Matthew Hittinger

Age fifteen or so I rode Metro
bus G home from school, silver
poles, blue plastic seats filled
with teens, book bags. Stopover
downtown and we made room
up front for head scarves, black
and Hispanic women, children—
One day a woman with no nose

rode, sunlight stuck on the flat
bandage tape. Gold G headed
for Allentown cleared quickly
as middle class Caucasian kids
competed to jerk the cord first.
A teenager's power flows from
cars, clothes, hair; if too young
to drive the latter loom and so

the day I was mistaken for a girl
(worse, called hermaphrodite)
I got off on Eighth Avenue.
It was the early nineties : three
years prior Madonna dressed
as a man, danced atop precipitous
stairs in a Metropolis-inspired set.
She grabbed her crotch as steam

spewed, as muscle boys worked,
fought, sweat—one found her.
His grimy hand left a smudge on
the sheet in which she wrapped
her naked body. Then The Girlie
toured and Madge, in tribute
to Dietrich's recent death, dragged
in full tuxedo, platinum pixie-do

hidden beneath top hat, Like
a Virgin
sung in deep German
accent, book-ended with falling
in love again, never wanted to...

A haircut, then, must matter, a do
as boy as boy could be. I headed up
Eighth Avenue to Broad Street
where narrow porch roofs linked

row homes—a tiny cylinder stood
out on one post, candy cane
in flux : blue white red white blue
spiraling up : Rachiele's barber
shop. My mother had cut my hair
one too many times since I last
came here, and Rachiele stopped
mid-snip when I entered to say

hello, like he always did, his voice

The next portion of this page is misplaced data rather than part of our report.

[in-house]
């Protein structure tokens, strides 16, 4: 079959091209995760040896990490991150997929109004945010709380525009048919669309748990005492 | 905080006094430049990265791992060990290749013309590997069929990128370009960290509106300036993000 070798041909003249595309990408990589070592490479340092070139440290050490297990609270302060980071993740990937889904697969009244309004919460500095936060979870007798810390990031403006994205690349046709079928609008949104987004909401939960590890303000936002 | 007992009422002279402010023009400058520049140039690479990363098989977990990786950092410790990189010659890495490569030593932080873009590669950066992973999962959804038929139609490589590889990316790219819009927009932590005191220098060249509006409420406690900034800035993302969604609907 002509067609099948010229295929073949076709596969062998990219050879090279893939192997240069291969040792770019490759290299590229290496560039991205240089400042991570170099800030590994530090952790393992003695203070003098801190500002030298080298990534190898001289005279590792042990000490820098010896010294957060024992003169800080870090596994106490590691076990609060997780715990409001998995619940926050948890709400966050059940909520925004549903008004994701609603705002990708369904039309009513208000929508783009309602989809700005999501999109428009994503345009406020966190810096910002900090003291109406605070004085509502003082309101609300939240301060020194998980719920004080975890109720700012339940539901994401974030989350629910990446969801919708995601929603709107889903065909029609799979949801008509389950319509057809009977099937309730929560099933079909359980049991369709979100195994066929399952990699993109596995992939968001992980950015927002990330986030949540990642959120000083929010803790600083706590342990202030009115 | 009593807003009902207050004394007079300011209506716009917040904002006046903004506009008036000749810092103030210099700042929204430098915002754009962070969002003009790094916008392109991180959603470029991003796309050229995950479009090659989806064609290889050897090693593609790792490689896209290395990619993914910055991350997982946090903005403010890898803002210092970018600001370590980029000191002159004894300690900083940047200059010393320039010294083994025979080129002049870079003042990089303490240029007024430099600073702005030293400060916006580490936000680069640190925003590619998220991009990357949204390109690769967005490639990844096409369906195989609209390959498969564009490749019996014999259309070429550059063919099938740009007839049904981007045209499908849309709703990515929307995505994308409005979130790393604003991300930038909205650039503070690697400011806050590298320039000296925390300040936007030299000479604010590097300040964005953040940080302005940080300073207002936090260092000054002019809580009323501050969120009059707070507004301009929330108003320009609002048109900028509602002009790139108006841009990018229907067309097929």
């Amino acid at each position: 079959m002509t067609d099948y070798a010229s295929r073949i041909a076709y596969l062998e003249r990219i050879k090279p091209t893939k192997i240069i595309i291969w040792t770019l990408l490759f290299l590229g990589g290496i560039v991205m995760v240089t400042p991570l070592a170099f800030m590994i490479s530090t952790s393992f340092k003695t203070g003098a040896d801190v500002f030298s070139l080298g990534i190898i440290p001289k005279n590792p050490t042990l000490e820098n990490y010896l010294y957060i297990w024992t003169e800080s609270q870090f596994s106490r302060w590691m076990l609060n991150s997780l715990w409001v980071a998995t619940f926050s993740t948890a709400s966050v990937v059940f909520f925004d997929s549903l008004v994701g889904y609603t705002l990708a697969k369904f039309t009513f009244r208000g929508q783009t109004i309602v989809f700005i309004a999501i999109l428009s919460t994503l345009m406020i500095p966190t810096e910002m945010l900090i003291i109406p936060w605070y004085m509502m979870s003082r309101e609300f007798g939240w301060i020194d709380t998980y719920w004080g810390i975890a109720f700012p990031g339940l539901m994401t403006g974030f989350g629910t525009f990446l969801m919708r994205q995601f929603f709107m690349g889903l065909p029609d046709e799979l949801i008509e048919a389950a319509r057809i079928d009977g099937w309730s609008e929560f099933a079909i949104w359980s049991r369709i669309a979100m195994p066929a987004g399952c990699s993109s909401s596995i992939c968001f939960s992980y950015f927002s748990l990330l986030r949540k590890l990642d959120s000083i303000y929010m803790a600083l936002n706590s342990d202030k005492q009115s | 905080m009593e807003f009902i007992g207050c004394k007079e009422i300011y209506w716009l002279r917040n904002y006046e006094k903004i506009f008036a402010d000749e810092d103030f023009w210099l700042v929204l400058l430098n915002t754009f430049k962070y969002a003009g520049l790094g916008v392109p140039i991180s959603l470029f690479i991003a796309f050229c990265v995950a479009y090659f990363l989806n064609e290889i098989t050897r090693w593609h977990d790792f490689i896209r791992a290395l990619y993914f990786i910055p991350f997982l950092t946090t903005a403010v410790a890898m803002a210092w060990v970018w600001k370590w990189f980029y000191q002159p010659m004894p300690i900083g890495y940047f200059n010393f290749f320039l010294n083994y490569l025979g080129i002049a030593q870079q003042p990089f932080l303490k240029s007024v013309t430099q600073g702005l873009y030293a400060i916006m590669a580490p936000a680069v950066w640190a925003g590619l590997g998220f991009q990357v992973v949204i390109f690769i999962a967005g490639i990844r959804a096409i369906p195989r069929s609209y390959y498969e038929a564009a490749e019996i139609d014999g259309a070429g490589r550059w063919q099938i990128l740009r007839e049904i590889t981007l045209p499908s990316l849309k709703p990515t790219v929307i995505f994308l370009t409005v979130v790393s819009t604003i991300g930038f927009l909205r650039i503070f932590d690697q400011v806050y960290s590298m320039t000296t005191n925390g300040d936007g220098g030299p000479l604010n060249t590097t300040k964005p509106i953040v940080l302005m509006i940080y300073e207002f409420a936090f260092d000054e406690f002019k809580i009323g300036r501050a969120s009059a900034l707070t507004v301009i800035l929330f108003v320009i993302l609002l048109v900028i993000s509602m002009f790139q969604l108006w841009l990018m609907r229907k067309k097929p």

deep and soft beneath a thick
moustache. He wore pleated pants,
tasseled loafers, and tufts of chest
hair peeked from his button down's
open collar. I took a seat against
the wall, perused the magazine-
laden table—I liked space images:

suns and moons and black holes;
or sketches and maps of ancient
cities. I did not find the African
women's breasts awful, but
grew frustrated at camera angles,
how men covered their inch or two.
When finished, Rachiele called
"Next!" and asked "How do you

want it?" as he tucked a white
cloth in my collar and tied a long
body bib around my thin neck.
I wanted it shorter, wanted
the shape of my head to show,
wanted no one to doubt I was all
boy, as butch as Madonna
as Dietrich. Silver eyed scissors

peered from his pocket, leapt
at my head, spoke in accents : snip-
squeak, squeak-snip, snip-squeak

and snippets fell, slid down bib—
gold joined gray from the last
customer, red of the man before,
my head light at the sight of the
hairy rainbow. Clippers hummed.

"Look down," he instructed. His
hand guided my head down, away
from the mirrors. Shaved tufts
tumbled as he sheared sides, back,
and then I flinched as the metal
bit. He wiped off the blood drop,
plucked out a brush to dust nose
and neck. He unwrapped me,

conjured a hand mirror so I could
see how the white scalp shone out
above the red line's crusty bead,
platelets piling up. Was it my grin,
the satisfied air? An apology? Did
he see the features of my father
and brother emerge, remember
my first time : I pronounced barber

"Barbara" and delighted in a piece
of bazooka bubble gum given
for silence, for sitting still. Years
since he offered that red and blue
wrapper he offered that day when I
paid. I walked home chewing pink
gum, newly exposed scalp cold,
the nick—brief, small—on fire.



A transformation in conversation with Muriel Rukeyser's "Boy With His
Hair Cut Short" and Elizabeth Bishop's "In the Waiting Room."